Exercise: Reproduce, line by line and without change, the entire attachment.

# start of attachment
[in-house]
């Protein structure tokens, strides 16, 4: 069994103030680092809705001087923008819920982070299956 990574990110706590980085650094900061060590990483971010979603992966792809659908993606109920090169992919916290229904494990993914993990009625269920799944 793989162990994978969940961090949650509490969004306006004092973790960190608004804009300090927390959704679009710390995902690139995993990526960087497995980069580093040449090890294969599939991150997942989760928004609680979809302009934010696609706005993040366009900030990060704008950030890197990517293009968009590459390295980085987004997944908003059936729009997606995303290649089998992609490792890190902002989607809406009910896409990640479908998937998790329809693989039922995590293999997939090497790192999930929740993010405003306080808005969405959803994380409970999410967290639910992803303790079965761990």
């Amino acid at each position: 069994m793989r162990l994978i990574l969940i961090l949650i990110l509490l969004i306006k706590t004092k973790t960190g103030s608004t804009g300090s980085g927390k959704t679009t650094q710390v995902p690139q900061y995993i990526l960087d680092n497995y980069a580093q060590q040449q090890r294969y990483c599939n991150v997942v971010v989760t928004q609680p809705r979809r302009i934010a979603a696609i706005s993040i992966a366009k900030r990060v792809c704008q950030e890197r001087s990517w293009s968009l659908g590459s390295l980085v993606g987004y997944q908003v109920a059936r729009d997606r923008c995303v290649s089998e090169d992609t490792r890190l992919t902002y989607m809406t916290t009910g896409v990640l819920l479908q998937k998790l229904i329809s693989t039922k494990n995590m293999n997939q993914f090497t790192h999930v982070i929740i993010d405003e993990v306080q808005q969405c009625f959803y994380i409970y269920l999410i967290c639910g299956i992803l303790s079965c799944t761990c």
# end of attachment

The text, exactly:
[in-house]
């Protein structure tokens, strides 16, 4: 069994103030680092809705001087923008819920982070299956 990574990110706590980085650094900061060590990483971010979603992966792809659908993606109920090169992919916290229904494990993914993990009625269920799944 793989162990994978969940961090949650509490969004306006004092973790960190608004804009300090927390959704679009710390995902690139995993990526960087497995980069580093040449090890294969599939991150997942989760928004609680979809302009934010696609706005993040366009900030990060704008950030890197990517293009968009590459390295980085987004997944908003059936729009997606995303290649089998992609490792890190902002989607809406009910896409990640479908998937998790329809693989039922995590293999997939090497790192999930929740993010405003306080808005969405959803994380409970999410967290639910992803303790079965761990």
């Amino acid at each position: 069994m793989r162990l994978i990574l969940i961090l949650i990110l509490l969004i306006k706590t004092k973790t960190g103030s608004t804009g300090s980085g927390k959704t679009t650094q710390v995902p690139q900061y995993i990526l960087d680092n497995y980069a580093q060590q040449q090890r294969y990483c599939n991150v997942v971010v989760t928004q609680p809705r979809r302009i934010a979603a696609i706005s993040i992966a366009k900030r990060v792809c704008q950030e890197r001087s990517w293009s968009l659908g590459s390295l980085v993606g987004y997944q908003v109920a059936r729009d997606r923008c995303v290649s089998e090169d992609t490792r890190l992919t902002y989607m809406t916290t009910g896409v990640l819920l479908q998937k998790l229904i329809s693989t039922k494990n995590m293999n997939q993914f090497t790192h999930v982070i929740i993010d405003e993990v306080q808005q969405c009625f959803y994380i409970y269920l999410i967290c639910g299956i992803l303790s079965c799944t761990c």